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Study Objective: To compare the rate of post-operative urinary retention (POUR) after total laparoscopic hysterectomy (TLH) using the autofill versus the backfill void trial. Secondary objectives were to compare the time to discharge from the recovery room, rate of post-operative urinary tract infection (UTI), perceived bladder condition, bladder function impact on life, and patient satisfaction. Design: Randomized controlled trial (Canadian Task Force classification I). Setting: Single academic medical center. Patients: Women who underwent TLH by conventional laparoscopy or robotic-assisted laparoscopy for benign non-urogynecologic indications. Interventions: After TLH, participants were randomized to have an autofill void trial (group A) or a backfill void trial (group B). Failure rate, time to discharge, and UTI rate were assessed. Participants completed the patient perception of bladder condition (PPBC) and the incontinence impact questionnaire-short form (IIQ-7) questionnaires. Patient satisfaction was assessed. Multiple regression analysis was performed to determine predictors of POUR. Measurements and Main Results: 82 participants completed the study after randomization: 42 in group A and 40 in group B. There were no statistically significant differences in demographic or perioperative outcomes. Seven participants had POUR in group A (16.7%) and 11 in group B (27.5%) (p = .36). The median time to discharge was 176 minutes for group A [160.5, 255.5] and 218 minutes for group B [180, 265] (p = 0.01). There were no statistically significant differences in rate of post-operative UTI (p = 1.00), PPBC scores (p = 0.24), IIQ-7 scores (p = 0.23), and patient satisfaction scores (p = 0.26). A stepwise logistic regression analysis demonstrated that pre-operative consumption of progesterone and non-same-day discharge may be weak predictors of POUR (p = .059 and p = .058, respectively). Conclusion: Autofill and backfill void trials result in a comparable rate of POUR with the autofill void trial resulting in faster same-day discharge.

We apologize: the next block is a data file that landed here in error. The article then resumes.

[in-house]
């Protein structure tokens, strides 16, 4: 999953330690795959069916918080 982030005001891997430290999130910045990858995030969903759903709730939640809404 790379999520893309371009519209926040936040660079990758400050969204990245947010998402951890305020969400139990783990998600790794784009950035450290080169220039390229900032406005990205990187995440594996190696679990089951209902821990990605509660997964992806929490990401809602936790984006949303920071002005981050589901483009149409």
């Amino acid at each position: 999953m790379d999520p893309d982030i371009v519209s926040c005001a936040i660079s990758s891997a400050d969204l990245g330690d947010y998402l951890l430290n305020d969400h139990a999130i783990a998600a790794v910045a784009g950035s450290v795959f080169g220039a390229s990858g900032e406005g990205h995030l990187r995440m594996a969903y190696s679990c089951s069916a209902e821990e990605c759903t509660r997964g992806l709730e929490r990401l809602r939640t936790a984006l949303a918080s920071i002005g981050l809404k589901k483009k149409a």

Data Types:
  • Tabular Data
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The technopreneur reseach & publication dataset, which was indexed by Scopus from 2000 to 2019. The dataset contains data authors, authors ID Scopus, title, year, source title, volume, issue, article number in Scopus, DOI, link, affiliation, abstract, index keywords, references, Correspondence Address, editors, publisher, conference name, conference date, conference code, ISSN, language, document type, access type, and EID.
Data Types:
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The economics spectrum (ES) and functional equilibrium hypothesis were tested through the multivariate analysis evaluating the fertilization treatments, species and biological nitrogen fixation effects. The excel archive presents the raw collected data, the standardized by the relativization maximum method data, and the nonmetric multidimensional scaling loadings and product-moment correlations (r). We encourage to use the raw dataset for further meta analysis studies. The Relative growth rates in diameter (RGR d) and height (RGR h); the absolute growth rates in biomass (AGR bio); leaf mass fraction (LMF); stem mass fraction (SMF); root mass fraction (RMF); shoot-to-root ratio (S:R); biomass production of the leaf (Leaves), stem (Stems) and root (Roots) components; phosphorous (P) and nitrogen (N) concentrations and nitrogen-to-phosphorous ratio (N:P) of leaves (leaf), stems (stem) and roots (root), was presented for the low nutrient (1) and high nutrient (2) fertilization treatments and for the 6 species studied sp1. Cenostigma tocantinum; sp2. Senna reticulata; sp3. Dipteryx odorata; sp4. Clitoria fairchildiana; sp5. Ina edulis; sp6. Acacia sp. The main findings of our study confirm the ES and functional equilibrium hypothesis as most species increased RGRs in diameter and height under high-nutrient regime, whereas plants under low-nutrient treatment increased allocation to the root mass fraction. Under the low-nutrient treatment Acacia sp. somehow diverged from the ES and functional equilibrium assumptions having significant growth. Growth rates and RMF were sensitive to the fertilization and species effects whereas nutrient concentrations were mostly insensitive to environmental cues.